Pure maple syrup is made from the boiled sap of the sugar maple tree. The caramel-colored, maple-flavored corn syrup commonly drizzled on waffles and pancakes and called "pancake syrup" has no relation to the real thing.
In early spring, throughout Canada and the northern United States, most notably in New York and New England, taps for collecting sap appear on the trunks of maple trees. Sugaring season, as it is called, lasts for a month or so, as long as the nights are cold and the days are warm enough to get the sap rising. A long boiling reduces the clear, fresh sap to a rich, aromatic, amber syrup. Good-quality maple syrup will taste of vanilla and caramel. To make a single gallon of maple syrup, up to 40 gallons of fresh sap must be boiled down.
Blended maple syrups contain anywhere from 2 to 15 percent real maple syrup. Pure maple syrup is expensive, but it is so flavorful that less is needed. Maple syrup is graded according to its quality and color. In general, the lighter the color, the milder-tasting the syrup.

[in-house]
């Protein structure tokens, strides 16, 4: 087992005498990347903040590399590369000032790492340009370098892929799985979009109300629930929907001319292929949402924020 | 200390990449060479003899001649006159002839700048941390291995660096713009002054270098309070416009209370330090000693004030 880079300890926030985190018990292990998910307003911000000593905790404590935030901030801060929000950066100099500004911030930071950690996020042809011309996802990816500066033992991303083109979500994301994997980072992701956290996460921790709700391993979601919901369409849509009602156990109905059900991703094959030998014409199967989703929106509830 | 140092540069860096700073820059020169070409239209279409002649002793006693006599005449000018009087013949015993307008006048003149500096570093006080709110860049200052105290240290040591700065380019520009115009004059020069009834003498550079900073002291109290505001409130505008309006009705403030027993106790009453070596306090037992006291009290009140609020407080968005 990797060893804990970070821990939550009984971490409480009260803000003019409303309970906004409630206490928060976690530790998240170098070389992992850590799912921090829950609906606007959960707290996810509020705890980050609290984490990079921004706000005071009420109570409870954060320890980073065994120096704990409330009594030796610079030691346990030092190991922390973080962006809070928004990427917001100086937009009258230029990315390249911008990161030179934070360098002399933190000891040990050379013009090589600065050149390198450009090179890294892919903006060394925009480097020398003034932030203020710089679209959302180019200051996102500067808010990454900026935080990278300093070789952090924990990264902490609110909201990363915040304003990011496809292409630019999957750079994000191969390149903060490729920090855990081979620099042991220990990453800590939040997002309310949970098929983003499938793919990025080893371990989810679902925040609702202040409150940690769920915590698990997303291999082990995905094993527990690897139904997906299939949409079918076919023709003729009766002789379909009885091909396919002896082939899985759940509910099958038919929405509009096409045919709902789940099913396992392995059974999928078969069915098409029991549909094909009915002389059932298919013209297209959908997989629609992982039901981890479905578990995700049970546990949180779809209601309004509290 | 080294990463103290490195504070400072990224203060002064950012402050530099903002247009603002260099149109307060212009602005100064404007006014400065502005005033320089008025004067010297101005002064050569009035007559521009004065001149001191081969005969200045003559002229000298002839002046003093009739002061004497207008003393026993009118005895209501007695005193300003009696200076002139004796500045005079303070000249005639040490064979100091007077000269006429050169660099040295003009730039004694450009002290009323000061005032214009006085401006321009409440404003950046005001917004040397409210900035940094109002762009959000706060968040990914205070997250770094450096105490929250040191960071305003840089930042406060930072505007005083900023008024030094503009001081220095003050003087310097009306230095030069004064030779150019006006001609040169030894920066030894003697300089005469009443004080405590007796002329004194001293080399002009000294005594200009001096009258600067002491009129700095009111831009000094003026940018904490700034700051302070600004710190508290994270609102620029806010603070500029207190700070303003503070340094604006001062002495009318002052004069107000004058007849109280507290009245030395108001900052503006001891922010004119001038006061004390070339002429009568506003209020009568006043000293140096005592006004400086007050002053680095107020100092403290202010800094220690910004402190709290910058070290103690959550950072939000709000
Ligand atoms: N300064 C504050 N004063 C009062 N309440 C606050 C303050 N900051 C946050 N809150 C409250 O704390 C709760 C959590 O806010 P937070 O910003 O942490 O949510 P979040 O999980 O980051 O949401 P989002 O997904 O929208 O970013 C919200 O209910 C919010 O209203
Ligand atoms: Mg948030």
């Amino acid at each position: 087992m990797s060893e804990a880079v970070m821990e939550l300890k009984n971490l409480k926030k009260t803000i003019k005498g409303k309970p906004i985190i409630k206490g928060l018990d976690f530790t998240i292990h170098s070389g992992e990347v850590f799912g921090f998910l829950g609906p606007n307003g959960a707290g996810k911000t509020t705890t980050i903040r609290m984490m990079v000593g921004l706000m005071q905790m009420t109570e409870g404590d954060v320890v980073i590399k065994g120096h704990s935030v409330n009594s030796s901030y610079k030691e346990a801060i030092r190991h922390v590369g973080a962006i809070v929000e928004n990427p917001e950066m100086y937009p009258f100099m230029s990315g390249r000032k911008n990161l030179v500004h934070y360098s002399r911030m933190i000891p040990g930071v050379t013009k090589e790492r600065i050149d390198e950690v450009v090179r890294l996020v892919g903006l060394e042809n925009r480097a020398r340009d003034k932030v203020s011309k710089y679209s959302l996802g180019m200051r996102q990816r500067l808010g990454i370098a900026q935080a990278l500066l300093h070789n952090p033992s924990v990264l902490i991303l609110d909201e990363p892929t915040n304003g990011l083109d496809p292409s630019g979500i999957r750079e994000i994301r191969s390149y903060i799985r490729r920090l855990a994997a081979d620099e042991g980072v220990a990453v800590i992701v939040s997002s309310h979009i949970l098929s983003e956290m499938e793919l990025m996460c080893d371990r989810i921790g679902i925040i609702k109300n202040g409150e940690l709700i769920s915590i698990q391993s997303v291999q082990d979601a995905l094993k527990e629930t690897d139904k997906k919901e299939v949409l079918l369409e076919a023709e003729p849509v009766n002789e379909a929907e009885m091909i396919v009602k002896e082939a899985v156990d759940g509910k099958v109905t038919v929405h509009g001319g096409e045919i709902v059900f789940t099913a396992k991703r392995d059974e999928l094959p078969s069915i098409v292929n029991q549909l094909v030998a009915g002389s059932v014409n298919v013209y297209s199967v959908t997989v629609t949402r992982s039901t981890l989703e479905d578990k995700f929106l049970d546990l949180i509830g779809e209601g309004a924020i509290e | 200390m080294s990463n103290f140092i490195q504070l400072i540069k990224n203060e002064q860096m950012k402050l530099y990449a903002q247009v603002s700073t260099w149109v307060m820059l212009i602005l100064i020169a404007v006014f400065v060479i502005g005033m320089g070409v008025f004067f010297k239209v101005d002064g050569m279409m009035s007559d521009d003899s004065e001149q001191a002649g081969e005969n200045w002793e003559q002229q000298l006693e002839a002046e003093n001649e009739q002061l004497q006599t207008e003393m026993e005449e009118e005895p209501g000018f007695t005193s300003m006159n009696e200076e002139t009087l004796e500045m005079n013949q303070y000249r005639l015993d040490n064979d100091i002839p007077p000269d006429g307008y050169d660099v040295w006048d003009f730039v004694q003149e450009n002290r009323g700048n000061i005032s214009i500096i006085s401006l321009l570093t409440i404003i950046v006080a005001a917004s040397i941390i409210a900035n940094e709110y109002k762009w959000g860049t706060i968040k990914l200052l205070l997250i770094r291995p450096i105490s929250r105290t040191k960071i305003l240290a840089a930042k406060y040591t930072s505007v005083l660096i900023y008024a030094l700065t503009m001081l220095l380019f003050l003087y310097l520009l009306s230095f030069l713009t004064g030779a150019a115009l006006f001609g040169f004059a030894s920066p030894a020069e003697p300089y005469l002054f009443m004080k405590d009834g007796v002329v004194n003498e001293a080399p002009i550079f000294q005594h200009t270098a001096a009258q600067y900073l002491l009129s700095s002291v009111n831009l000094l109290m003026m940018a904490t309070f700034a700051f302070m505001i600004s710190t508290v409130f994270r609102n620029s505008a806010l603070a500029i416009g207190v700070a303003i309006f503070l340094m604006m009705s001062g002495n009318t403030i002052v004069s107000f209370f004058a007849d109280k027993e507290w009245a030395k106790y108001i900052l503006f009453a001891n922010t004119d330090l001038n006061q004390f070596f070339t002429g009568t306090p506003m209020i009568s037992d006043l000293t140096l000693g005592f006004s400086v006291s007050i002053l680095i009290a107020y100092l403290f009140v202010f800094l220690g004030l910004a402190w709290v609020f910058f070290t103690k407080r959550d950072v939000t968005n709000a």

Smaller amounts that can be used within 2 months can be kept in an airtight container in a cool, dry place. Store large amounts of syrup in an airtight glass container in the refrigerator indefinitely.
Use maple syrup much as you would honey. Add it to barbecue sauces, muffins, quick breads, frostings, glazes, fresh fruit salads and salad dressings. And, of course, drizzle it generously over pancakes, waffles and French toast.
Adapted from Williams-Sonoma Kitchen Companion: The A to Z Guide to Everyday Cooking, Equipment and Ingredients (Time-Life Books, 2000)